HighRep Federica Mogherini: This decision is not only on Iran’s nuclear program, it’s much more, can open a new chapter in international relations. In your opinion, how much is it realistic to expect that it will really open a new chapter in international relations and what kind of chapter? Read few comments.
Barbara Slavin, Senior Fellow, The Atlantic Council
Yes, I believe this is a turning point in history with a potential similar to US-USSR detente and the US-China opening. While the U.S. and Iran will remain at odds over many issues, it will now be easier to include Iran in diplomacy aimed at resolving other crises such as the Syrian war. Israel and the Arabs will complain but there is no realistic better alternative to prevent Iran from developing nuclear weapons. Iran is too important to ignore in the region and the diplomatic precedent set is surely better than the use of force which has only made things worse.
Jonathan Schanzer, Vice President of Research, Foundation for Defense of Democracies
There is very little opportunity to open up a new chapter with Iran so long as the current regime remains in place. If anything, this deal will offer a massive financial windfall to this regime, which will make it harder to topple, while also giving it the resources to outsource terrorism to its proxies across the region. In other words, a nuclear standoff may have been temporarily averted (perhaps for a decade, if we lucky), but the likelihood of regional conflict sparked by this regime is now greater.
Sara Bazoobandi, Lecturer in International Political Economy, Regent’s University London, Associate Fellow, Middle East North Africa Program Chatham House
It is indeed a new chapter. It’s a great global achievement through diplomacy to resolve an issue which would have otherwise led to more war and crisis in an already volatile region. It would be the first time in the history of the UNSC that the chapter 7 sanctions will be lifted without military intervention.
It is however, not the end of the crisis. It will require all parties involved a great deal of effort to deliver their promises and continue building trust.
The deal will require the support of the constituents of all parties involved, particularly Iran and US. Therefore, I do strongly believe that as foreign minister Zarif mentioned earlier today: it is not a prefect deal for anyone, but it’s the best possible!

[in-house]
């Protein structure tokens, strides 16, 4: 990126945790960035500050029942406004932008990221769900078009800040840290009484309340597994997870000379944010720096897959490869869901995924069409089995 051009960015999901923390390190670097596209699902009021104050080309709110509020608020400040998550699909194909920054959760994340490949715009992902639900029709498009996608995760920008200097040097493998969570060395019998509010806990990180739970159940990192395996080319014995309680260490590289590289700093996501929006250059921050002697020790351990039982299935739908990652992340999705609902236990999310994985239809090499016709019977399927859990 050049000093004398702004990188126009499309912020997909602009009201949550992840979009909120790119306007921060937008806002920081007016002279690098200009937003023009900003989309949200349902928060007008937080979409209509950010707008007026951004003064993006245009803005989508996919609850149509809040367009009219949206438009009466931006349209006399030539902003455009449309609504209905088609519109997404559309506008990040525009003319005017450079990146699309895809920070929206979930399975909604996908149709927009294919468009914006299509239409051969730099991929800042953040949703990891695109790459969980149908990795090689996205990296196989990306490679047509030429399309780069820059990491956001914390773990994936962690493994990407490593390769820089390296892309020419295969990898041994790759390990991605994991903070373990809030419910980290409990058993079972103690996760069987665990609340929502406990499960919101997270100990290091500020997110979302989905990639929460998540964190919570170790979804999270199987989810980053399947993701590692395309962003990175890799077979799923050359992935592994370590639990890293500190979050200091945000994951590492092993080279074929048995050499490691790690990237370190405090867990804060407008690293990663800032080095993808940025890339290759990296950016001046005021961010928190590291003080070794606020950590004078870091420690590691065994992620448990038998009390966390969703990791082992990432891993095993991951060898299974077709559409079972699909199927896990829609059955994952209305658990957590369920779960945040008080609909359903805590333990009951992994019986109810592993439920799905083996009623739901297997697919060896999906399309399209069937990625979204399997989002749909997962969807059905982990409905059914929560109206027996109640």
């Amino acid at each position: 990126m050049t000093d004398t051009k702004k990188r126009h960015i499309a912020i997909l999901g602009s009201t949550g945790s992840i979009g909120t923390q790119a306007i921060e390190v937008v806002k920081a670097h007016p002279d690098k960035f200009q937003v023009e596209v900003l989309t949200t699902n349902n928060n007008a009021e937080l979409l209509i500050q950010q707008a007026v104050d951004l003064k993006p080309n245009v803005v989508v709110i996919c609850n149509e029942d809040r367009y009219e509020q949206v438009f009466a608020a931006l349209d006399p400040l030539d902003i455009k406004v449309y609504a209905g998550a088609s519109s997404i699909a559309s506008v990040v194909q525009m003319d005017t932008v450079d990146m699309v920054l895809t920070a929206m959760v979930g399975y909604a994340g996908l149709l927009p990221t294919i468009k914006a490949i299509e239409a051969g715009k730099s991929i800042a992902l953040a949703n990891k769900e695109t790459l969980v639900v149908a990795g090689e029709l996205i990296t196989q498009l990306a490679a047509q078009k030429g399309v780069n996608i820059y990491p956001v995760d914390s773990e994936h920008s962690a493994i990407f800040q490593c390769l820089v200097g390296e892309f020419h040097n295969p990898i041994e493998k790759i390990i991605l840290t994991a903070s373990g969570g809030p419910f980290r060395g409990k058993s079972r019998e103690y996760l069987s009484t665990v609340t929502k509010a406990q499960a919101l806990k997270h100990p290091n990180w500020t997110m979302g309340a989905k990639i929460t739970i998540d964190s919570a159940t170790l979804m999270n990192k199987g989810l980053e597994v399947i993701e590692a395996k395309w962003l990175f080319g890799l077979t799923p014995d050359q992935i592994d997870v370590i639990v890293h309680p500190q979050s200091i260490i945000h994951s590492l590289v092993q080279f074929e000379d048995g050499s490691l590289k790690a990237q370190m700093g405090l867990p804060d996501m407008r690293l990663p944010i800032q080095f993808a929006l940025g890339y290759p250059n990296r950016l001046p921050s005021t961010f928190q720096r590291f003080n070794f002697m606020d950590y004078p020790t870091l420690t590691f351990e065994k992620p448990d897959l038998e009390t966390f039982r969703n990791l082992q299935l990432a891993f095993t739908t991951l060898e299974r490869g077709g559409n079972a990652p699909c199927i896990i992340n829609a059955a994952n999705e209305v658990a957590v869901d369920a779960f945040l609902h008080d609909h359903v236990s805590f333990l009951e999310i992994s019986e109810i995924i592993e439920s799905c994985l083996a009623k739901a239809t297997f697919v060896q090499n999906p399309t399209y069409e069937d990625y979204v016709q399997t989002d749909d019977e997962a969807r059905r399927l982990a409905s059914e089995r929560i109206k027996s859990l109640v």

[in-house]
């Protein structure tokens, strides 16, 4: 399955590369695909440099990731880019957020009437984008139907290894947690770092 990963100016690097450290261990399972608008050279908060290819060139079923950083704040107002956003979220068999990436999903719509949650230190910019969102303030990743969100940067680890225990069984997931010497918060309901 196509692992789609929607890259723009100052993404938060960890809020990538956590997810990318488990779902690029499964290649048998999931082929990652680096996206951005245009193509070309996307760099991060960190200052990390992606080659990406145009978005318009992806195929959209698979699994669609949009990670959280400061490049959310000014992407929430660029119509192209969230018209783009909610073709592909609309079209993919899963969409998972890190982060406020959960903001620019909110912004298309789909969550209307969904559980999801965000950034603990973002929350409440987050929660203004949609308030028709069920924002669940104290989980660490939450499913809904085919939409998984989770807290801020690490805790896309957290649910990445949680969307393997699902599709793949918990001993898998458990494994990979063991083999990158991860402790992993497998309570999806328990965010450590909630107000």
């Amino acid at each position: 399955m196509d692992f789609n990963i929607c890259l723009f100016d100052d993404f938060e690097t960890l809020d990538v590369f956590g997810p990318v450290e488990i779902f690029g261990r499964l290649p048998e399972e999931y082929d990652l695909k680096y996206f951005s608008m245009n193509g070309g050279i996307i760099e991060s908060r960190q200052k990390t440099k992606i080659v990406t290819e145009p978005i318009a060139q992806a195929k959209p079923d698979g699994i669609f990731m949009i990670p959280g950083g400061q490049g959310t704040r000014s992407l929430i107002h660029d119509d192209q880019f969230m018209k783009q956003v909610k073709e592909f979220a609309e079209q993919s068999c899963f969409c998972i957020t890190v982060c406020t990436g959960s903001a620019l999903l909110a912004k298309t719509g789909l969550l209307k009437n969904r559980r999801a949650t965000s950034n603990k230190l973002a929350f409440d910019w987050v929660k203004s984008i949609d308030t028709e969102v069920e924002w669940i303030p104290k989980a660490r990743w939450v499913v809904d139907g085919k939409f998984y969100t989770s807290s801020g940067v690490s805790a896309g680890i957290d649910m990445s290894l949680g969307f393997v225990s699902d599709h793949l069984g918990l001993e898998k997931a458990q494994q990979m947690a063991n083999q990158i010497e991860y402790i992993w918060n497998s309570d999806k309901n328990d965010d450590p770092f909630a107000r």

Ahron Bregman, Department of War Studies, King’s College London
Indeed I agree. The deal should not be regarded as a technical arrangement between the West and Iran, but as a real possibility of a new chapter in international relations. The negotiations with Iran have given her an international legitimacy. For the first time since the 1979 revolution Iran was accepted as an equal partner in negotiations with the West. I believe that in the coming future, the West – led by Washington – will try to recruit Iran to promote what the West regards as the preferred way forward in a Middle East which is undergoing an earthquake which can only be compared to the French or the Russian revolution. The growing importance of Iran for the West comes, in many ways, at the expense of Israel. Iran can be more effective in promoting Western interests in the Middle East than Israel. I would add that one of the most important achievements, at least from an Iranian perspective, is her success in driving a wedge between Israel and the White House.
Michael Rubin, Resident Scholar at the American Enterprise Institute, Senior Lecturer at the Naval Postgraduate School’s Center for Civil-Military Relations
If this deal opens a new chapter, it’s for a horror story. Iran convinced naive European and American diplomats not only to keep its infrastructure intact, but to effectively pay for more than a decades’ worth of covert and illicit nuclear investment. They will not name buildings after Mogherini; they will name graveyards.
Arshin Adib-Moghaddam, Chair, Centre for Iranian Studies, School of Oriental and African Studies (SOAS), University of London
An agreement would be nothing but historic and the biggest news since the Iraq war. If domestic politics can okay along and the current bout of rational choice prevails, a tactical agreement will turn into a rather more strategic rapprochement in other fields as well.
James Goode, Professor of History, Grand Valley State University
If this agreement is approved and becomes operational, it could, indeed, begin a new and productive chapter in US-Iran relations. Just as there are many hardliners in both countries (and in Israel and Saudi Arabia as well), who will lobby against the Vienna pact, there are also many individuals of goodwill, who see this as an opportunity to develop relations at many levels. These relationships have been minimal for the past 35 years; now much will become possible. I say this in particular in regard to people-to-people relationships. Americans need to have more direct experience with Iran and Iranians. This, I believe, will help to disabuse them of stereotypes and prejudices that have evolved almost unchallenged for decades. This is a time when we must look at the glass half full. As an educator, I look forward to the possibility of being able to take groups of students to Iran in the not-so-distant future. I have planned for this for many years, and now it just might become a reality.